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Garlic spaghetti with beans and arugula contains pantry staples jazzed up with a couple of garden-fresh favorites. Photo by Fran Hill.
Garlic spaghetti with beans and arugula contains pantry staples jazzed up with a couple of garden-fresh favorites. Photo by Fran Hill.

The Advantages of the Prairie Pantry

May 29, 2013

 

A friend is building a new home and when discussion turned to the kitchen, she mentioned that the architect was influencing her to include pull-out shelving instead of a pantry. Apparently, pantries are a thing of the past in new construction. What?? I couldn’t live without my pantry. Where do you store large, ugly but totally functional and necessary containers of flour and sugar? Where do you put all of the jars of salsa that you canned from the garden tomatoes? Where do you stash the crockpot, griddle, food processor or ice cream maker that you only use once in a while, but really don’t want to be without? Where would you hide the guilty pleasure of Double-Stuff Oreos? Please don’t tell me that a couple of panels of pull-out shelving can handle all of this. It couldn’t. Not in my kitchen.

Admittedly, I can be a bit of a food hoarder. I stock up when things I know we will use are on sale. I impulsively buy things that I have no idea what to do with…or if I will even like…because they seem cool or interesting. I once had over a dozen cans of chickpeas because every time I visited the grocery store, I didn’t remember that I had already made the purchase. My pantry has been influenced by living in a town without a grocery store and fear of running out. Both my husband and I recall winters of our childhoods with blizzards that left us stranded, but thanks to the preparedness of our mothers, we were never without food. We inherited that gene. The prairie pantry bulges.

Garlic Spaghetti with Beans and Arugula starts out as a pantry meal. Dry pasta and protein-packed canned beans are always basics that I keep on hand. Garlic and red pepper flakes spice things up, and soon a quick trip to the garden could yield the arugula and tomatoes to freshen the final dish. Round the meal out with a loaf of crusty bread, extra cheese to grate on each serving, and maybe those Oreos from the pantry for dessert.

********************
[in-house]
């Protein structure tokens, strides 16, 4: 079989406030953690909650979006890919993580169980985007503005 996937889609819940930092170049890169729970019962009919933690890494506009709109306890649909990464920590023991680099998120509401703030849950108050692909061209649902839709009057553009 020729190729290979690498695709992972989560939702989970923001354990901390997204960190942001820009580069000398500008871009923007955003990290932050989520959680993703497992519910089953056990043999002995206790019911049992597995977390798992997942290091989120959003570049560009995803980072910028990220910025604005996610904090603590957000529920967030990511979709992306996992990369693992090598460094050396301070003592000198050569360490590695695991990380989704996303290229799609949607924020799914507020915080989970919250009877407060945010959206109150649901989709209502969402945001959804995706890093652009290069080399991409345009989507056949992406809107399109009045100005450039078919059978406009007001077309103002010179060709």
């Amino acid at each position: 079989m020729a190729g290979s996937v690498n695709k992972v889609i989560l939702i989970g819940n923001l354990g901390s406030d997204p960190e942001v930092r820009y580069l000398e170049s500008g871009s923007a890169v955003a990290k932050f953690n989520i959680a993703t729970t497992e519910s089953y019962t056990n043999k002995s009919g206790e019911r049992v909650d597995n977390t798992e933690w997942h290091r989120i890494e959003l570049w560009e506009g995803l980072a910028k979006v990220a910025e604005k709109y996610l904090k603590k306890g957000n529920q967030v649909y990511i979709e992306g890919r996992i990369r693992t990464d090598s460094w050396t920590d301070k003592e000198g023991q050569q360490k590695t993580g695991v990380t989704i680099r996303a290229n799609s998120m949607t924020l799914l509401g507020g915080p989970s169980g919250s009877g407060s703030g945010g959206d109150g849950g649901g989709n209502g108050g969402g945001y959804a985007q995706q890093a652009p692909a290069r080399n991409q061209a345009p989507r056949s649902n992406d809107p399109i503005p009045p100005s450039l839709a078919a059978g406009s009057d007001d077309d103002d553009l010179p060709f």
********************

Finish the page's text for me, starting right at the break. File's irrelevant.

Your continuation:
Garlic Spaghetti with Beans and Arugula

Adapted from Cooking Light

 

8 ounces dry spaghetti
Kosher salt
3 tablespoons olive oil
2-3 cloves garlic, minced
1/2 teaspoon crushed red pepper flakes
2 cups cherry tomatoes, halved
1 (16-ounce) can cannellini beans, rinsed and drained
2 cups arugula
2 tablespoons fresh lemon juice
1/2 cup Parmesan cheese, grated 

Cook pasta according to package directions in salted water. Drain, but reserve 1/4 cup of pasta water. Set pasta aside and keep warm.

While the pasta cooks, heat oil in a large skillet over medium heat. Add the garlic and red pepper flakes. Cook until garlic is tender and fragrant. Add beans and tomatoes. Season with salt. Cook until heated through. Add the pasta; cook stirring frequently. Add reserved pasta water and arugula, tossing to combine. Remove from heat. Stir in lemon juice and cheese. Serves 6.

Fran Hill has been blogging about food at On My Plate since October of 2006. She, her husband and their two dogs ranch near Colome.



Comments

07:13 am - Thu, May 30 2013
Andrea said:
We purchased our house three years ago and it came with a pantry. Now that I have one I would never live with out it. It is great for hiding all of the small appliances (blender, mixer, toaster, etc.) that used to sit on my counter in the old house. I actually have less cupboards and counter space in this house but it really looks like there is more.

I would tell your friend to stick to her guns on the pantry. You can always have the pull-out shelving too.
08:50 am - Thu, May 30 2013
Rebecca said:
Funny. I've had similar repeat purchases of canned chickpeas.
09:24 am - Thu, May 30 2013
Bernie said:
I was in a very old house the other day, and I noticed that they intentionally left the pantry door off the kitchen open because it was so rustic, with old brick exposed walls and the old wood shelving ... and those jars of salsa or whatever. Nothing against modern cabinets, but you just can't manufacture that.

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